Please consider subscribing to the Examiner. Just $5 or $10 a month goes a long way. Or, consider making a one-time contribution via PayPal. Thanks much!

Tim Bousquet is the editor and publisher of the Halifax Examiner. Twitter @Tim_Bousquet Mastodon

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  1. An uncharacteristic strain of anti-intellectualism runs through your disdainful account for HRM Council’s decision to spend a modest sum investigating the provenance of the mysterious five-sided wall behind Bayer’s Lake Industrial Park.

    You and some of your readers have seen lo-res online photos of the structure that convince you they are merely farm walls, just like those you know from New England, Northern California, and Nova Scotia’s south shore.

    The archeologist who writes a blog devoted to the walls (http://bayerslakemysterywalls.blogspot.ca/) points out the adjacent land is unsuitable for agriculture, the meandering walls do not follow any geographical or property boundary, and their shape would not enclose livestock. He thinks their appearance suggests some military purpose.

    The site enjoys legal protection under the Nova Scotia Special Places Protection Act, but its proximity to a business park makes real-life protection problematic. We could ignore these questions until the inevitable plunder runs it course, but the Nova Scotia Archeological Society thinks the structure is worth investigating. It will use the project to increase community understanding of archeology.

    What’s the harm? Why the snark?

    1. What snark? I don’t oppose spending the small amount of money to research it. I’m not sure how you could read that into what I did write.

  2. Is it not worth more than 50 bus tickets each to collect illegal guns? It might be sensible to offer a sliding scale – grandpa’s old .22 rifle isn’t going to be used in a bank robbery anytime soon, but a pistol or something else useful for crime is probably, objectively worth hundreds of dollars to get out of the wrong hands.

  3. Roy Jenkins letter is just amazing. I wonder how pissed he would be if he knew about the origins of Christian Zionism – it’s an idea that had almost no traction or theological justification less than 100 years ago.

    Good news about the Birch Cove park, lets hope that the city doesn’t get taken to the cleaners and hold the responsible parties accountable if it does! And lets hope we don’t overdevelop the park as well.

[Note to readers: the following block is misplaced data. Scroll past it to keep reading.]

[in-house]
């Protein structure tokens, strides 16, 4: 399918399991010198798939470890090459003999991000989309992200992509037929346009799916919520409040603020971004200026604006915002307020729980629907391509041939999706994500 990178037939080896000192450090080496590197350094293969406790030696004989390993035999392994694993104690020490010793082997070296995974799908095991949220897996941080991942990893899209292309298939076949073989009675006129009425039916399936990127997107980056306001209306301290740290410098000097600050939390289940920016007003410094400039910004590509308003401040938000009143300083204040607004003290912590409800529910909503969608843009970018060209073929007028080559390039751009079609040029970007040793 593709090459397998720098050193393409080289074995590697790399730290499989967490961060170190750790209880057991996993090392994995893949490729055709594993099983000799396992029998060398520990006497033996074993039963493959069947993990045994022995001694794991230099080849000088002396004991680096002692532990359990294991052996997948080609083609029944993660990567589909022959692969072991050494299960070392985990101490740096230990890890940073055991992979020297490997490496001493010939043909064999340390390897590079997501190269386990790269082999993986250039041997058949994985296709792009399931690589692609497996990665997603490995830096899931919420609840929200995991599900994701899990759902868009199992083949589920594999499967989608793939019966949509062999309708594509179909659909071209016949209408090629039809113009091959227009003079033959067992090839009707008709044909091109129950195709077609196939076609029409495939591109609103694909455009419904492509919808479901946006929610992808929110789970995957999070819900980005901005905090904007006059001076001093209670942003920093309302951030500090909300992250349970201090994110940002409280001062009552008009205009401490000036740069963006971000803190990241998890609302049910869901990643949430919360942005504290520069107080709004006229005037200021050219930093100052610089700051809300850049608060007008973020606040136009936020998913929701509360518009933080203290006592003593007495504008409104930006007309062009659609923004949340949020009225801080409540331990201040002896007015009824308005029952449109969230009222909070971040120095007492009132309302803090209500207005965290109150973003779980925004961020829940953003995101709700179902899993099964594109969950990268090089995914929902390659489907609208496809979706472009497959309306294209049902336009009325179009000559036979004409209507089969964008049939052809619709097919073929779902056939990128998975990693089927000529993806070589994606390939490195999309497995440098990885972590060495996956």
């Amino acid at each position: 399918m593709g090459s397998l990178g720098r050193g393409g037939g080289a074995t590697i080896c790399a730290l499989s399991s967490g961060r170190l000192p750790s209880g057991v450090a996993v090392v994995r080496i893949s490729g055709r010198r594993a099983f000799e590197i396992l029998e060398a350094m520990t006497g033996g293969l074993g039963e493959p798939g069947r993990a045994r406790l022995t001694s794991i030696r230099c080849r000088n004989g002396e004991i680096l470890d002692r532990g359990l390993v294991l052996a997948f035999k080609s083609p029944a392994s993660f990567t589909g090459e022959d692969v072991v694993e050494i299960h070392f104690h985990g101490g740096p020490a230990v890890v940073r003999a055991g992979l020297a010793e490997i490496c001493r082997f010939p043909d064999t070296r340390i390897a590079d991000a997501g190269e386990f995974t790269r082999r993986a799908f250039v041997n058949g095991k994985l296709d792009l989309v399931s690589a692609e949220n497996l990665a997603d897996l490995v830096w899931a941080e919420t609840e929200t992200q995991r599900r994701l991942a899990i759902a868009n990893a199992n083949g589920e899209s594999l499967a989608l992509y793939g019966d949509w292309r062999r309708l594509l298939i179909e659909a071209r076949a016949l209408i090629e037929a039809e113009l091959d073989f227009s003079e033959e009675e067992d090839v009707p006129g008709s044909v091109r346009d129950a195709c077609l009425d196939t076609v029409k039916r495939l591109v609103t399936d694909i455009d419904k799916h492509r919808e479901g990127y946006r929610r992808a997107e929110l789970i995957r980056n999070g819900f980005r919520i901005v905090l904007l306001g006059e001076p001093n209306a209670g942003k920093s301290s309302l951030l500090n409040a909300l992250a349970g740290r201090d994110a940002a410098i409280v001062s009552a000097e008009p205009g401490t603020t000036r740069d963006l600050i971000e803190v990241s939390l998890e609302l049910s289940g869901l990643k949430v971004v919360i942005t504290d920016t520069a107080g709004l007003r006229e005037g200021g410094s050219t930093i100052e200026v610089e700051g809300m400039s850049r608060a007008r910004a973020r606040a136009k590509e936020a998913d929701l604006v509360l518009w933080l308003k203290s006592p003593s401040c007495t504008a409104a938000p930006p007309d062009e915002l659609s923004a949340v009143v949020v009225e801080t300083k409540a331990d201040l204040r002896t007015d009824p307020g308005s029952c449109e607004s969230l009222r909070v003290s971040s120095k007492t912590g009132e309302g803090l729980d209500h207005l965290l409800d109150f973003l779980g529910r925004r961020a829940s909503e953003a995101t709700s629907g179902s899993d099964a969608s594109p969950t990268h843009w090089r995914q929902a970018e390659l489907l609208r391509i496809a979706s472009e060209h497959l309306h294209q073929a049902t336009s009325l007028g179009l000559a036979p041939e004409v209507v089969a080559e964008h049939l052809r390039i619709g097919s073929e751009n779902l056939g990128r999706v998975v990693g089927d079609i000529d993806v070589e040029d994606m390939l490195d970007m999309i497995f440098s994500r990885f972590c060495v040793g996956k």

4. If they were walls belonging to Xenu they’d be made out of gold and diamond. C’mon Tim! Get your head back in the game!!

  5. There are old stone walls exactly like that on Fostertown Road in Port Medway and other places in that vicinity. My niece has one outside her house, left over from when the property was a pasture. Most of Fostertown Road is lined with them. They were, as you say, made out of stones the farmers took out of their fields. They had to do something with the stones, and it certainly made more sense to make field fences out of them on the scene rather than cart heavy loads of them to dump elsewhere.

    1. I think the walls are pretty clearly farmer’s walls. I have heard that there are small stone foundations in the area, those would probably be interesting to investigate.

      New England and any of the other places in North America that were settled by Europeans centuries ago and then partially abandoned would be a neat place to explore. It seems like the western population in Nova Scotia has more or less stayed put – imagine if the Annapolis valley was abandoned gradually in the late 19th century or something.

      1. I’ve walked these walls. They’re not the same as those I grew up around in Birch cove, which were farmers walls. These walls look distinctly military, with very sharp turns and angles. The foundation is 5 sided, which in itself is peculiar. Also, the walls are on a very high promontory. A tower there would be able to signal Citadel hill and further such structures could serve to send messages to outposts down the south shore or up to Windsor etc

      2. I worked a job in New Hampshire a while back that required me to be out in long abandoned forests that had once been home to some of the earliest settlers in New England. There were farming and property walls similar to our mystery walls all over the place.

        Apparently some of the walls were also built to mark property lines between families that disputed each others claims. With the absence of a formalized judicial process, some of these isolated communities utilized the hard labour involved in building the walls to effectively land grab from their neighbours.

  6. Ron Jenkins: Christ’s Crusader!

    “I do not want to be under this flag since it is contrary to what the Bible
    teaches. This represents a small percentage of the population and does not
    represent Christian values and is offensive. Yes they have their rights, but this
    imposes their rights over Christian rights in a public display. The parade and
    festivities are localized, but flying the flag makes it city wide and province
    wide. You serve under the flag. This is not a right.”